Maria Montoya Poveka Martinez (c1887-1980), master potter

Maria Montoya Poveka Martinez, master potter

Maria Montoya Poveka Martinez, master potterMaria Montoya Poveka Martinez (c 1881 to 1887-1980) is one of the native american pottery masters and probably the most famous of all pueblo potters. She and her husband, Julian, discovered in 1918 how to produce the now-famous black-on-black pottery, and they spent the remainder of their careers perfecting and producing it for museums and collectors worldwide.

Much of the vitality of contemporary native pottery stems from her inspiration and inovations.

Do native americans celebrate the 4th of July?


Do native americans celebrate the 4th of July? 

~Submitted by Betty G.

To answer, let’s turn back the pages of time. A reasonable chapter to begin in is July 1776, when the Continental Congress adopted the Declaration of Independence and 13 colonies became the United States of America. With the emergence of a nation interested in expanding its territory came the issue of what to do with American Indians. History tells us that as the American non-Indian population increased, the indigenous population greatly decreased, along with their homelands and cultural freedoms.

From the beginning, U.S. government policy contributed to culture and land loss. Keeping our focus on the 4th of July, however, let’s jump to the early 1880s, when Secretary of the Interior Henry Teller developed what has come to be called the Religious Crimes Code—regulations at the heart of the Department of Interior, Office of Indian Affairs, Code of Indian Offenses that prohibited American Indian ceremonial life.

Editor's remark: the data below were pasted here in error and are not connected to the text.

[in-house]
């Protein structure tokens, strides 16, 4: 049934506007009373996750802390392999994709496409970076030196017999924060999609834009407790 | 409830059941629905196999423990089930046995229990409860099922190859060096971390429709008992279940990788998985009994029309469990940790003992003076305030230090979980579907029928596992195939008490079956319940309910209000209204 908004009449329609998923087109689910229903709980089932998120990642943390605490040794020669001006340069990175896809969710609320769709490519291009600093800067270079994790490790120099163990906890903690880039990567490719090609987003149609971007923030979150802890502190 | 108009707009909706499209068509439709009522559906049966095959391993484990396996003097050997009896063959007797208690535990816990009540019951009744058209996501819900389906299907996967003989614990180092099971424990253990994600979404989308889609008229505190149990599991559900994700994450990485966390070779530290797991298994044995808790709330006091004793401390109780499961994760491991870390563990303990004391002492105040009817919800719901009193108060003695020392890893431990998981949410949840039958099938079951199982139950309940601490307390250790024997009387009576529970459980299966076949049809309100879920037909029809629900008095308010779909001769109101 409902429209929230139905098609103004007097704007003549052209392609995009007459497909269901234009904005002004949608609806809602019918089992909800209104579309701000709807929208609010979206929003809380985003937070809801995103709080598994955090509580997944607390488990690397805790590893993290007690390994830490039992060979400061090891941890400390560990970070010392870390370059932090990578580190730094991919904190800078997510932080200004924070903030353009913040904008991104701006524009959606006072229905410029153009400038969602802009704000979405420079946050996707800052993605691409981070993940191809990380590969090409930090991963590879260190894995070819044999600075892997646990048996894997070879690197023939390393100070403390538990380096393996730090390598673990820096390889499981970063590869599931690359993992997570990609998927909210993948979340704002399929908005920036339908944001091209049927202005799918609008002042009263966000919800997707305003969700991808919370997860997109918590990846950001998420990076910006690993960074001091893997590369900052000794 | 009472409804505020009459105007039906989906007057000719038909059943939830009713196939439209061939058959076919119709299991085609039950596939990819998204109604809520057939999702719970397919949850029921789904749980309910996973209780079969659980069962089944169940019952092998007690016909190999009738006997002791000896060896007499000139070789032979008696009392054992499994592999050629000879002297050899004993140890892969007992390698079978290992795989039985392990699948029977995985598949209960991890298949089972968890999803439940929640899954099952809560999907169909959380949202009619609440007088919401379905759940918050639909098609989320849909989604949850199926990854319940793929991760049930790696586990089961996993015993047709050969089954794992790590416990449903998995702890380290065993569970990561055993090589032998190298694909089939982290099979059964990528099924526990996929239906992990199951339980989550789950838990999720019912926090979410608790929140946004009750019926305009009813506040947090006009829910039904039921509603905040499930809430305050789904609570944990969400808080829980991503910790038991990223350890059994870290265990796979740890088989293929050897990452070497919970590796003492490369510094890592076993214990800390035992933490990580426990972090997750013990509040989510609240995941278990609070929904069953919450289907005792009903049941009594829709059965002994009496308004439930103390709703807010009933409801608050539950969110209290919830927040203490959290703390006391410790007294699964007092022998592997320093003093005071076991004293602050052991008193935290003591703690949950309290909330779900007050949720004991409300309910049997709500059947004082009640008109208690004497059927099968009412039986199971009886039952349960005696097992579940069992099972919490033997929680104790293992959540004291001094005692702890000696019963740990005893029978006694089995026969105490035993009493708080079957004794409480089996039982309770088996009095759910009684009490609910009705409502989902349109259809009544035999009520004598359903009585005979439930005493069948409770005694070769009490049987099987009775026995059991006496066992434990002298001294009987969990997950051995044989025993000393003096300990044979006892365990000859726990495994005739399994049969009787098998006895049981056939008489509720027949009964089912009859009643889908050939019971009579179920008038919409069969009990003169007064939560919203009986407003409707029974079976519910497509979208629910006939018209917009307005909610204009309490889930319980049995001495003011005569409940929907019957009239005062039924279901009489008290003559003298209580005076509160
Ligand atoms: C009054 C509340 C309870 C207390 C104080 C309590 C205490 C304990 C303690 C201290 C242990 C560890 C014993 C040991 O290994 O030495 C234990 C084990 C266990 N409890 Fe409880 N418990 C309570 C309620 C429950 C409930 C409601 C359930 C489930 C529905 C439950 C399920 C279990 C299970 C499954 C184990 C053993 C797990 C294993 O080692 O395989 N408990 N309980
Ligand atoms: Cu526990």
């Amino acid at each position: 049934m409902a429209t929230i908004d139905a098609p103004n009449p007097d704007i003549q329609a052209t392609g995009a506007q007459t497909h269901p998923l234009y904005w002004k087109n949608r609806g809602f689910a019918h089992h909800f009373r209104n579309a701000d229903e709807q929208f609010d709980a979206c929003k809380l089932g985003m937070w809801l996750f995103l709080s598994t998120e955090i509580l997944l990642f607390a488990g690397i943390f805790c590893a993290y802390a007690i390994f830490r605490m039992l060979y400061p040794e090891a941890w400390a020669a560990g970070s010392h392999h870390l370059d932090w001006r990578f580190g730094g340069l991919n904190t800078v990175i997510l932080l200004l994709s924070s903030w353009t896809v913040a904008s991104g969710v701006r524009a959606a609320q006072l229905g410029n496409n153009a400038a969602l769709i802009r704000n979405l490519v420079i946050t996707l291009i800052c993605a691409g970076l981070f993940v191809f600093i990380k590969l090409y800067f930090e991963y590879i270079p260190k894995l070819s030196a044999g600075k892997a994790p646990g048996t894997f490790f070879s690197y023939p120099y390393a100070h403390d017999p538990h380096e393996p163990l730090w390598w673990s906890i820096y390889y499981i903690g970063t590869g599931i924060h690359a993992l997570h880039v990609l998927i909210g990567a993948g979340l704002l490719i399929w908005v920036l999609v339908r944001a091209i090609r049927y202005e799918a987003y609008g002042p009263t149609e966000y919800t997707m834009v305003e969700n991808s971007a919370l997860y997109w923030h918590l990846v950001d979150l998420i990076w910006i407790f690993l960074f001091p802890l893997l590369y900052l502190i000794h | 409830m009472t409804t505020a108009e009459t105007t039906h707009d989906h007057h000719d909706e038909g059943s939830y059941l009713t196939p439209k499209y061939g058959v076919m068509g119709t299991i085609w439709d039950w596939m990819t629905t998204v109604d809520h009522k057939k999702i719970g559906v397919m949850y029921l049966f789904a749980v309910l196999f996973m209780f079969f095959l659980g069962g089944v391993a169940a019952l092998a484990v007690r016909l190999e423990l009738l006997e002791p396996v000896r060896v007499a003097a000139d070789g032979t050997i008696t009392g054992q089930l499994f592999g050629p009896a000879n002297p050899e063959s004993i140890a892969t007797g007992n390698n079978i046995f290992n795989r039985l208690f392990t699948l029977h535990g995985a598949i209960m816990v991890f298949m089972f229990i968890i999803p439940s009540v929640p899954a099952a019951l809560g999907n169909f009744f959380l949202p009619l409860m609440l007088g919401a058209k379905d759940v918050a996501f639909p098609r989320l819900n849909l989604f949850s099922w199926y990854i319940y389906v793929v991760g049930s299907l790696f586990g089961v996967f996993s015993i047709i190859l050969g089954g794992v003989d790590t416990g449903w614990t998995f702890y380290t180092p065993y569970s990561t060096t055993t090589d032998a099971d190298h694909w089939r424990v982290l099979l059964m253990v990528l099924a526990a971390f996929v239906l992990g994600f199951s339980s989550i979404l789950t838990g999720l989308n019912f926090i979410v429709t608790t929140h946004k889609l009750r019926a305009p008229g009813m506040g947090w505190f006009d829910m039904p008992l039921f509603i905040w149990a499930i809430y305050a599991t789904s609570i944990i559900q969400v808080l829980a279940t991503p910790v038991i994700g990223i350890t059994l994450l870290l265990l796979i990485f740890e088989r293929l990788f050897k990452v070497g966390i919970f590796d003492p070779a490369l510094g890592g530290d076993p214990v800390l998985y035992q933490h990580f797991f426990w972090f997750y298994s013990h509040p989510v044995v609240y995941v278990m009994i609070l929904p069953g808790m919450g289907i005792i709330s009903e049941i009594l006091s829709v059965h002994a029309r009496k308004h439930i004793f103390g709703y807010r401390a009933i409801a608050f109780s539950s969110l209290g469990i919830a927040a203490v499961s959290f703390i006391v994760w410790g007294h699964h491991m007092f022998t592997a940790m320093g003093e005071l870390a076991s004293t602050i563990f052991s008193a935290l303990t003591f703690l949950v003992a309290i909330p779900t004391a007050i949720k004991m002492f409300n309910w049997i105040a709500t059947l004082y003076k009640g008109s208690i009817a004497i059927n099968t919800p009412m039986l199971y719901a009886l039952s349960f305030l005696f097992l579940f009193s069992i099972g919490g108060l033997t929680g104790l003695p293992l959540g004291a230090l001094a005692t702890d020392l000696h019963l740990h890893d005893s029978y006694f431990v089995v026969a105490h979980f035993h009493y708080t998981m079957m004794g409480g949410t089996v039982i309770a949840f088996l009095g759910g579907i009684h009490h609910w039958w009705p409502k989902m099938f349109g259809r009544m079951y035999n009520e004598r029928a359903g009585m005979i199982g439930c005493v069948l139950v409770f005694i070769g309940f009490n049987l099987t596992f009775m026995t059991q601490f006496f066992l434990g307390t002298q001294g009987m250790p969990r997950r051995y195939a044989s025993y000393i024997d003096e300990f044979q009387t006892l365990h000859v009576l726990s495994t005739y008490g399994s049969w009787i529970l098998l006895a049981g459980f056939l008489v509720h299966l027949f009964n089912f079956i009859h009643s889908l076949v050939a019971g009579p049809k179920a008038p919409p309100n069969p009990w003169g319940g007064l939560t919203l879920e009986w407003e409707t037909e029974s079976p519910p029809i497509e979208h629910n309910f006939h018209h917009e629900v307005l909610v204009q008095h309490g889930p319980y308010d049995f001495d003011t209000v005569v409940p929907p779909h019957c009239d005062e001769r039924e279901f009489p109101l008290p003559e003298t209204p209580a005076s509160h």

Meanings attributed to animals by the Oglala Lakota

Being closely tied to nature and all living things, the Oglala Lakota believed strongly in animal powers and the supernatural. Observance of animal behavior was incorporated into everyday life, creating a belief system that protected all who sought their animal powers. Learn about the spiritual powers attributed to animals by the Oglala Sioux and see how that influenced their daily lives.

Indian Wars Timeline 1866-1898

Indian Wars timeline from 1866-1898. Includes tribes involved, battle name, and causes. This era included Red Cloud’s War, the Washita Massacre, Marias Massacre, Custer’s Last Stand, the Nez Perce War, and the Wounded Knee Massacre, among others.

Indian Wars Timeline 1855 to 1865

Indian Wars Timeline 1855-1865, including tribes involved, causes and effects. This era included the third Seminole War, the California Indian wars, Navajo wars, Apache wars, Sioux and Cheyenne wars, and the massacres of Bear River and Sand Creek, among others.

Indian Wars Timeline 1800 to 1854

Indian Wars Timeline – a list of major battles or indian wars from 1800 to 1864, the tribes involved, and their causes. This era included the Battle of Tippecanoe, the first and second Seminole Wars, and wars with the Arikara, Sioux, Creek, Winnebago, Cherokee, Osage, Comanche, and others. 

Indian Wars Timeline 1500s to 1700s

Indian wars timeline from 1500s to end of 1700s. A list of major battles and their causes. This era included the Jamestown Massacre, King Phillips War, the Pueblo Revolt, and the French and Indain wars, among others.